George’s Blog

Not Their Thing

September 18, 2018 George's Blog

A recent search online connected me with an interesting 1984 article from the archives of The New York Times entitled, Education: Classical Music Not Their Thing.  Gene I. Maeroff discusses a study conducted by the Association for Classical Music of New York, of the attitudes of 900 sixth grade and tenth grade students toward classical […]

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Something To Cheer About!

August 21, 2018 George's Blog

We’ve written about our educational television shows before, and we’re proud of the number of viewers who according to Nielsen Ratings have seen each of them here in the United States – somewhere north of one million viewers nationwide per show.  But did you know that our productions have ‘afterlives’ beyond their three-year runs on […]

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The Universal Language?

July 24, 2018 George's Blog

Marissa Fessenden penned an article for Smithsonian.com in February 2018 entitled Why Music Is Not A Universal Language in which she cites a video made by Ethen of the Sideways YouTube Channel – a video that is sadly no longer available – hence, I’ve posted no link.  I did watch this video and found it […]

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If You Build It…They May Not Come

June 19, 2018 George's Blog

Picture a brand new performing arts center; the orchestra is tuned and ready to play a magnificent symphony; the lights dim.  But what if there was no audience?  It could happen. Virginia Johnston, The Discovery Orchestra’s Executive Director, and I recently had lunch with a mutual friend who holds a prominent position at Lincoln Center […]

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Cause for Hope

May 21, 2018 George's Blog

There is a significant ray of sunshine out there.  Perhaps the biggest cause for hope regarding the future of classical music revolves around the efforts of one José Antonio Abreu, a Venezuelan musician and educator who died in March 2018, age 78. Dr. Abreu’s brain-child, El Sistema, a publicly financed voluntary music education program founded […]

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Did You Know?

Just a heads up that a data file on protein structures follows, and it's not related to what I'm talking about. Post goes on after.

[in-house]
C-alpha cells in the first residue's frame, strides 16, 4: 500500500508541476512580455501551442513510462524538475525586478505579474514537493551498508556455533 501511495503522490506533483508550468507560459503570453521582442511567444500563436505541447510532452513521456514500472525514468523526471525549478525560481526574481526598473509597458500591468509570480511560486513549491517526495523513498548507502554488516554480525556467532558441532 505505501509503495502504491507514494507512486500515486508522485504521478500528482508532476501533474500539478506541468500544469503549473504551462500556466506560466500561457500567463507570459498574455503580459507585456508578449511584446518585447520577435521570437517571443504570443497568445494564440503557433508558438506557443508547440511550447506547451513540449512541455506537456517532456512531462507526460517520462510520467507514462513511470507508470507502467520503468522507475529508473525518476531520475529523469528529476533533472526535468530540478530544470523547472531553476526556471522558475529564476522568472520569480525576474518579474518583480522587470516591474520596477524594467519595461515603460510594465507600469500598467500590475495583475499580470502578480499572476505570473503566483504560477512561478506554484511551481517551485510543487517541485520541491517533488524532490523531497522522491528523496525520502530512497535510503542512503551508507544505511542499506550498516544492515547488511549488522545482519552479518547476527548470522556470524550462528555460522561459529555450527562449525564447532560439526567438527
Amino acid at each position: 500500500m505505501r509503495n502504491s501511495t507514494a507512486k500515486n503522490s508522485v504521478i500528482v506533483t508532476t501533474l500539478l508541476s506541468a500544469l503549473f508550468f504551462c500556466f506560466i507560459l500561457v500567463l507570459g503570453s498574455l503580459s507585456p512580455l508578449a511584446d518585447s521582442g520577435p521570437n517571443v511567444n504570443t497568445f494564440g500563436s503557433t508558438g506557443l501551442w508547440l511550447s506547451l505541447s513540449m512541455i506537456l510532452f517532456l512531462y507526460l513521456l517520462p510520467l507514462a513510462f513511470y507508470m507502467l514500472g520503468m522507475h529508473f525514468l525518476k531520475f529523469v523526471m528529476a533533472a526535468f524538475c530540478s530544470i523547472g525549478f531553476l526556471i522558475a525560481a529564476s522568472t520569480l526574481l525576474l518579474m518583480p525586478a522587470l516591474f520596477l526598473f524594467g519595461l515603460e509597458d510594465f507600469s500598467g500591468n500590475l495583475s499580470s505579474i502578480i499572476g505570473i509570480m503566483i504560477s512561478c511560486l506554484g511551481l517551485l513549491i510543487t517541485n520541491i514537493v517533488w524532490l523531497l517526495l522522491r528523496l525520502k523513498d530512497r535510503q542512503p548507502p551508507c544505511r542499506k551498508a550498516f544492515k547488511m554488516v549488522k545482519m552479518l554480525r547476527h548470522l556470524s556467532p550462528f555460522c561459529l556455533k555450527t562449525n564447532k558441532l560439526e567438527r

March 20, 2018 George's Blog

We are indeed proud of our digital presence…especially of our four productions distributed by American Public Television (APT).  Bach to the Future, our initial televised Discovery Concert, was recorded at the New Jersey Performing Arts Center in the spring of 2002 and broadcast for the first time by public television affiliate WHYY in Philadelphia on […]

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Maestro Bernstein At 100

February 20, 2018 George's Blog

Conductor and educator Leon Botstein penned a thoughtful and substantive article entitled The Legacy of Leonard Bernstein for the Fall 2017 issue of Symphony, the publication of the League of American Orchestras. Noting Bernstein’s great success as a composer, he goes on to say: “The range of Bernstein’s talent was itself astonishing.  Although Bernstein took […]

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The End of Classical Music Criticism?

January 16, 2018 George's Blog

Norman Lebrecht, British commentator on music, culture and author of the classical music blog Slipped Disc, wrote in a post Another US Newspaper Deletes Classical Reviews, “The Hartford Courant has decided not to review the Hartford Symphony any more.”  He went on “This seems to be a growing trend, and some readers are livid.”  What […]

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The Educational Legacy of Bernstein

December 19, 2017 George's Blog

If you were born in the United States before 1965, chances are you viewed at least one of Leonard Bernstein’s fifty-three televised Young People’s Concerts broadcast between 1958 and 1972. Millions of us saw the episodes. How was that made possible? Maestro Bernstein convinced CBS TV Network to broadcast. This was not a niche cable […]

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Angels Unawares

November 21, 2017 George's Blog

It gave this nine-year-old choirboy a lot to think about. “Were there really angels showing up disguised as regular folks?” “Could they eat pizza and drink coke like the rest of us?”  “How did they talk?” While I cannot presume to literally know what the author’s intentions were, over the years of my own life […]

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